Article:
Yep, baby Giant Pandas! Another G-word. How cute is that? Have you ever made a gingerbread house? Ever eat one?

Monday, April 7, 2014

F is for . . .

Image courtesy: Andy Arthur

Today, I'm going with a small, but heavy-duty word: fall. Why heavy duty? It's a seaon of gorgeous crimson, orange, and gold leaves (for those of us lucky to live amongst deciduous trees). Angels fall from heaven, and if enough water falls, you have yourself a scenic wonder. The image above is Lucifer Falls near Ithaca, N.Y., so it's doing triple duty on illustrating fall.

You can also fall in love. Empires fall after a thousand years, and babies fall after their first step.

Here's one of my favorite popular fiction quotes including the word: "Your fall from faith and grace has been the fall of a century."

Can't place that one? Here's a hint: When the actor tapped to play a major role in the 1994 film adaption was announced, both the author and the book's fan base were horrified. However, the actor played his part so magicificently the author publicly recanted her doubts.

This actor rose to fame by dancing in his underwear in one of his earliest films. Can you name him? Have you guessed the book?

If you're stumped, then what aspect of the word fall appeals to you?

Saturday, April 5, 2014

E is for . . .

 Image courtesy: awsandlight

Entropy: Inevitable and steady deterioration of a system or society. Source

Civilizations come and go. Dinosaurs ruled the earth until a meteor came a calling. The Roman Empire fell to reasons that sound eerily familiar, not only in today’s U.S. of A., but in our fiction: see Dr. Freeman’s Some Clues To Why Nations Fall, if you dare.

Under the heading Decline of Morals and Values, this article mentions how Nero and Caligula hosted lavish parties where their guests ate and drank until they became ill, and the popularity of watching Gladiators slay one another until the Coliseum's ground was literally soaked in blood.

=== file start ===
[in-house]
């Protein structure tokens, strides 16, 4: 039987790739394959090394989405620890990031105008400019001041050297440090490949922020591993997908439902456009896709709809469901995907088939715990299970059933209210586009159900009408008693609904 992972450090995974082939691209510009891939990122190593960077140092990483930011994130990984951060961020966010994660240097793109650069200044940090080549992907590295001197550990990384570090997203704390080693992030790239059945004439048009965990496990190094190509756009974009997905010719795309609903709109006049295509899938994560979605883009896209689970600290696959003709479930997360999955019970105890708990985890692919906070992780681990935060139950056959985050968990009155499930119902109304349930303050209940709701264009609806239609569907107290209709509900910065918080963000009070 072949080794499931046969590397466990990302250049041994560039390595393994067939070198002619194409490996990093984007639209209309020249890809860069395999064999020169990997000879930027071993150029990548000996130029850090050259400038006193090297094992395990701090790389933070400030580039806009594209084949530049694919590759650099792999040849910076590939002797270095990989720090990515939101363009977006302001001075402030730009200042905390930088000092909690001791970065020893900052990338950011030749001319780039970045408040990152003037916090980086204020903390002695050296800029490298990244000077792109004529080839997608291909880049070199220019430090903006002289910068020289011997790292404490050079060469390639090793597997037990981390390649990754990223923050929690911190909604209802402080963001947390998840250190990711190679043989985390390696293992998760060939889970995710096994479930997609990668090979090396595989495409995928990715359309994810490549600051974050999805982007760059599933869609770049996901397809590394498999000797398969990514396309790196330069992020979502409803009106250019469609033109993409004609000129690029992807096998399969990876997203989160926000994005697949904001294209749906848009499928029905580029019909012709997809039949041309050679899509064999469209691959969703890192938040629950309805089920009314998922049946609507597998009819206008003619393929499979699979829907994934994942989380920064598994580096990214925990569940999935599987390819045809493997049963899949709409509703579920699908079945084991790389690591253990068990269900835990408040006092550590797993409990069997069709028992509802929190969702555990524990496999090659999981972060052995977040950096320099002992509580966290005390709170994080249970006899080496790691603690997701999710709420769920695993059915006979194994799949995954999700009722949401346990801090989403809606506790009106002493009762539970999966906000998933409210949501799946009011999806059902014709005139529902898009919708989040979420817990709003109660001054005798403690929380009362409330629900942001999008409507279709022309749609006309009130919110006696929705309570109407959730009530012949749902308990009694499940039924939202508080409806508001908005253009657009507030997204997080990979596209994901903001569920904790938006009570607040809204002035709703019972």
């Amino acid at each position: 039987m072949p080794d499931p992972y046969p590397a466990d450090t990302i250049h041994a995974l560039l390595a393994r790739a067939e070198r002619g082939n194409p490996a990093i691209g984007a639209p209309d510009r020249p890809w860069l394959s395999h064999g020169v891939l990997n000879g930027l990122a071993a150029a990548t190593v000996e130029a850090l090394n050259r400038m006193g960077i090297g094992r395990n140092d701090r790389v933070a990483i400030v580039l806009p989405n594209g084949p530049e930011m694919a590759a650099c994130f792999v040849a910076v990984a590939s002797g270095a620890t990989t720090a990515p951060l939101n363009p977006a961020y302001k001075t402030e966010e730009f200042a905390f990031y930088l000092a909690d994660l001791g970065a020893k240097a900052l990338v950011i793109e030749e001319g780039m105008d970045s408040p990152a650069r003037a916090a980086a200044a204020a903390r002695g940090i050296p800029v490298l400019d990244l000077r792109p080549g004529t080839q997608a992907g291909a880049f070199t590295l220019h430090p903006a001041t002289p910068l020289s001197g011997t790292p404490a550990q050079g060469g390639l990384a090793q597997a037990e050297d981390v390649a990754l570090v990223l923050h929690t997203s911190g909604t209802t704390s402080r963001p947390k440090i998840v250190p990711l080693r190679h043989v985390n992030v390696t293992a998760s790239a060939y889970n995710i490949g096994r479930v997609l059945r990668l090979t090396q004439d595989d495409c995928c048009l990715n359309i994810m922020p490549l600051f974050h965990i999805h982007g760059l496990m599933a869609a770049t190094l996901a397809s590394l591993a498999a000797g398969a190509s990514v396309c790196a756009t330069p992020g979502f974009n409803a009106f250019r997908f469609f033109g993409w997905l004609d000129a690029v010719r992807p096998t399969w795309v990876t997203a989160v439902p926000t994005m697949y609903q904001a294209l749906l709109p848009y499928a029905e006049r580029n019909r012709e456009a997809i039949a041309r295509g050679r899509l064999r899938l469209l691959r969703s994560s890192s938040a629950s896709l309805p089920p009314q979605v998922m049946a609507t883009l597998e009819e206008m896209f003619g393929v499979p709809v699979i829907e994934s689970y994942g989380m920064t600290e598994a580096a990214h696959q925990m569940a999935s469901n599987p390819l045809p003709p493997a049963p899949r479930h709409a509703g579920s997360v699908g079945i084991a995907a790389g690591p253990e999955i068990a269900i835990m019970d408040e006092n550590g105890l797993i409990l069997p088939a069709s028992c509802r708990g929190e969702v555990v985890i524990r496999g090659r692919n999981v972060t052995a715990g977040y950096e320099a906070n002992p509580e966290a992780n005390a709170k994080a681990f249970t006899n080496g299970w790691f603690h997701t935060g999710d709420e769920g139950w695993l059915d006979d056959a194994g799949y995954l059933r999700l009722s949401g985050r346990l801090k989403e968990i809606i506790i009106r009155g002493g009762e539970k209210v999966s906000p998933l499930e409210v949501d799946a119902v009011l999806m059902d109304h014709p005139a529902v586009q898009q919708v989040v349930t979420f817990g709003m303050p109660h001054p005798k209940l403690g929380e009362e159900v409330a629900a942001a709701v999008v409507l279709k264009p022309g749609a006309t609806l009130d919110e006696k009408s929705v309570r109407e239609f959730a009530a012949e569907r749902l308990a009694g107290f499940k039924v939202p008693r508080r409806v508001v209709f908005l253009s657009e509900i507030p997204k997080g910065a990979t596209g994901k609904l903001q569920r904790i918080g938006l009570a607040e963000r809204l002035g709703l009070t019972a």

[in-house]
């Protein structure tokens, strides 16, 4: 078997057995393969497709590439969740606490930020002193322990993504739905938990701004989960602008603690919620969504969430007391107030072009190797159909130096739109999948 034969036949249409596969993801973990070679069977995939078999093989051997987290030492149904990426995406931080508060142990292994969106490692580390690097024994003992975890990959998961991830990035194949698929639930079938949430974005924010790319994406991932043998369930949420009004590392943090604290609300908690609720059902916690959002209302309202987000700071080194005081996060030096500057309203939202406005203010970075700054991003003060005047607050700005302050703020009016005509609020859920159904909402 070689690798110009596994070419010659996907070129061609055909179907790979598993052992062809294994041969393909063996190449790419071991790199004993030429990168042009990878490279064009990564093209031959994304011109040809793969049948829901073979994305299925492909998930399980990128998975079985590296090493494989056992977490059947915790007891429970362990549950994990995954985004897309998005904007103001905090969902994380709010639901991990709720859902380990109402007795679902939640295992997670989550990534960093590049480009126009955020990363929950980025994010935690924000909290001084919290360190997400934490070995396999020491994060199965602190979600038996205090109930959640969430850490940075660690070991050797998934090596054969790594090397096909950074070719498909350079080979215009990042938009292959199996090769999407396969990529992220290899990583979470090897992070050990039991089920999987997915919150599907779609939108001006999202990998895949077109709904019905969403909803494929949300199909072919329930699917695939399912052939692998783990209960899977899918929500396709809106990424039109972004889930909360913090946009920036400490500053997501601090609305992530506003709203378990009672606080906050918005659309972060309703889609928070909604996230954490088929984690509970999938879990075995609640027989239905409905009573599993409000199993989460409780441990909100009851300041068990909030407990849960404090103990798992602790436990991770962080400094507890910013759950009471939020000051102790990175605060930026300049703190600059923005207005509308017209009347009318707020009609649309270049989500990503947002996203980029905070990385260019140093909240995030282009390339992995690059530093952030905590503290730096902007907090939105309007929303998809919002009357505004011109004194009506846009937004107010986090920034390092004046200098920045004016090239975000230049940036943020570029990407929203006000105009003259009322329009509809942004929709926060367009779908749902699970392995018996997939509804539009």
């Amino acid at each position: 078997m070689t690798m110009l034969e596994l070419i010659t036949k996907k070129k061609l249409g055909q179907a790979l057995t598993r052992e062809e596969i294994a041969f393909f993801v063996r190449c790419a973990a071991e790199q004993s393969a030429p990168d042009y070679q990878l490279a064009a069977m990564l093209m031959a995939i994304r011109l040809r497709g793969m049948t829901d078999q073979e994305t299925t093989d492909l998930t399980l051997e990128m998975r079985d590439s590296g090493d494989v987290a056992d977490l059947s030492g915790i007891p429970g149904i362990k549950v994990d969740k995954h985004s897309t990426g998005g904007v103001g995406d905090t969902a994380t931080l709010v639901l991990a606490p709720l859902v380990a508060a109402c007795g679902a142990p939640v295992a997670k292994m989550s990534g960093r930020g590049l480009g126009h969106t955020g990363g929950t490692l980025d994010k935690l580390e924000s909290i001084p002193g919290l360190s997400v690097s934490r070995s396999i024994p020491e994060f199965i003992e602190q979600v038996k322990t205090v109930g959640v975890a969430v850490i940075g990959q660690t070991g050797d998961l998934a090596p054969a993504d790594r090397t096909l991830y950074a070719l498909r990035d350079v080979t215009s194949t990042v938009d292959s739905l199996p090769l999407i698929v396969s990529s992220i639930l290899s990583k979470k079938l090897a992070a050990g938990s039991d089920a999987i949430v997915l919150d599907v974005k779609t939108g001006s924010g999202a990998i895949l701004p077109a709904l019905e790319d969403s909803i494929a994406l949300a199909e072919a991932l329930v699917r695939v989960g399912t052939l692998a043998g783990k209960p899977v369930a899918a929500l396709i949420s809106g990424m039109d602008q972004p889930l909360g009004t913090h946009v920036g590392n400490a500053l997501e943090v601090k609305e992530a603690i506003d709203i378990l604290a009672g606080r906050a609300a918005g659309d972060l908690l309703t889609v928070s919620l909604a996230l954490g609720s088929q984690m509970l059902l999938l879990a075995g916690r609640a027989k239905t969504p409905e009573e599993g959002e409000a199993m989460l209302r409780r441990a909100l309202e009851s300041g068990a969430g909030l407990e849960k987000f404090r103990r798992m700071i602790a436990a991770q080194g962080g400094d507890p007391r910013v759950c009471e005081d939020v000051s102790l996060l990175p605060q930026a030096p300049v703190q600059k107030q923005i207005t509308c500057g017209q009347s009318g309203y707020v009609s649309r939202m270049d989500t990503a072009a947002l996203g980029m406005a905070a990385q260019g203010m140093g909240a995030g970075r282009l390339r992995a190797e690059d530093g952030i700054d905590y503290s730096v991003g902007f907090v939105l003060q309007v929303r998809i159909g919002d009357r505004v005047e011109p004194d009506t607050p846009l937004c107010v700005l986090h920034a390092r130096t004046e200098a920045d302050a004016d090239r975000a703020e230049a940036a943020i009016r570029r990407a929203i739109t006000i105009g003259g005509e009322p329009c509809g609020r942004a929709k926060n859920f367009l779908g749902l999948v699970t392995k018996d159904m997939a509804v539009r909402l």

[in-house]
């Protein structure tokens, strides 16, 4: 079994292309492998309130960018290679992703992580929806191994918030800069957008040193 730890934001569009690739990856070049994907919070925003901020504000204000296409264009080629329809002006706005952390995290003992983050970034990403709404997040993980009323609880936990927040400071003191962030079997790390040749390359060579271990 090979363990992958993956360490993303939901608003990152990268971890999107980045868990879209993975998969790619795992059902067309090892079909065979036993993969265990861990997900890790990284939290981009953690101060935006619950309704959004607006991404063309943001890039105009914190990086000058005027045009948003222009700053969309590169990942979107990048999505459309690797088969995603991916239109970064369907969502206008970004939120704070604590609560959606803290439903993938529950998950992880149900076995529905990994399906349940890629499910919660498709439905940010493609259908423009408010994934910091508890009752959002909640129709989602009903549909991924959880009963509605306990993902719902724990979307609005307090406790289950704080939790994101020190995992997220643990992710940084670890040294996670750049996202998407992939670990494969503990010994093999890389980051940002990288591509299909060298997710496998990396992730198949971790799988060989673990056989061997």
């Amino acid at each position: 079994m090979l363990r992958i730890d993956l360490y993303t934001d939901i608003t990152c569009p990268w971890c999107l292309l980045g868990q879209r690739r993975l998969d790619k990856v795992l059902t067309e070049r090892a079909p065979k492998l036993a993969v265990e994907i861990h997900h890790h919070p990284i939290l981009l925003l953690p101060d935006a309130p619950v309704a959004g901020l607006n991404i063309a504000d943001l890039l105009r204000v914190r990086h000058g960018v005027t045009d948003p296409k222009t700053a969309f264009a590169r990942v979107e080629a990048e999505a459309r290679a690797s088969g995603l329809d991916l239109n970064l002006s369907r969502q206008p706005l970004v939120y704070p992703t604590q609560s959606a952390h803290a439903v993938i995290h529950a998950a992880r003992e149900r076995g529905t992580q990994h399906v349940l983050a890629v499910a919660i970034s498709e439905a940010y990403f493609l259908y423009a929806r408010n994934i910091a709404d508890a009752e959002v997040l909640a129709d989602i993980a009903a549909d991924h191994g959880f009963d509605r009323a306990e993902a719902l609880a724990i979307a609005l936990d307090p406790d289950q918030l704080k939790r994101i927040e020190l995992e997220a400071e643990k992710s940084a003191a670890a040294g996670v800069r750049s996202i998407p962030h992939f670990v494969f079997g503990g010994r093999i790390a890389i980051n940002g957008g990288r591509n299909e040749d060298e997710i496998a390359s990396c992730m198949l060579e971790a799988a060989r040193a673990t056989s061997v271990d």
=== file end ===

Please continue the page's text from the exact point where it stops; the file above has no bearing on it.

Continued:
Sound familiar, Katniss fans?

Perhaps it’s not surprising that dystopian literature is so popular. With all our country’s ills (unemployment, crime, corruption of politicians), how long before entropy brings our civilization to an end?

And if that’s too depressing, here’s an easier question: Hunger Games Vs. Divergent Series. Which do you like better and why?

Friday, April 4, 2014

D is for . . .

 Image courtesy: Ars Electronica

Dingo: a free-ranging dog found mainly in Austrailia. (Wiki)

Infamous Dingo story: In 1980, Lindy Chamberlain was convicted of murdering her missing daughter, nine-week-old Azaria. Three years into her life sentence, Lindy was released from prison when the child's jacket was discovered in a dingo den. Their story was later made into the movie "A Cry In The Dark" starring Meryl Streep.

Famous Dingo quote: "Maybe the dingo ate your baby." (Elaine from Seinfeld)

Complaint from husband as he rooted around the fridge one morning: "Where's my mango? Did you eat it?"

Snappy come back from sleep-deprived mother of one-year-old (delivered in an Austrailian accent): "Maybe the baby ate your mingo."

Ba-BAM! And for the record, I do not even like mangos. Ever dish out a tasty retort yourself?

Thursday, April 3, 2014

C is for . . .

Image courtesy: fitriahandayani

How does this image make you feel? Confused? Terrified? Nauseous? I gotta admit, it makes me nostalgic. Its been almost ten years since I stood in front of a class with a wicked gleam in my eye and uttered the phrase guaranteed to put fear into the hearts of my calculus students: Now clear your desk and get out one clean sheet of paper. Ah, those were the days.

Then again, I had to grade that crap afterward. Talk about scary.

These days, I like to see calculus used in a more literary sense:

"I try to make a rough music, a dance of the mind, a calculus of the emotions, a driving beat of praise out of the pain and mystery that surround me and become me. My poems are meant to make your mind get up and shout."

Judith Johnson Sherwin (b. 1936), U.S. poet. As quoted in Contemporary Poets, 3rd ed., by James Vinson (1980). Source

Now you're talking. Gotta like that even if you're not a writer. So here's today's question. Let's see how deep your math phobia really is. Would you rather (a) sign up for a 10 week calculus course, or (b) sign up for a 10 week swimming course to be held in water around, say, 66 degrees Fahrenheit?

Ready? Now get out one clean sheet of paper . . .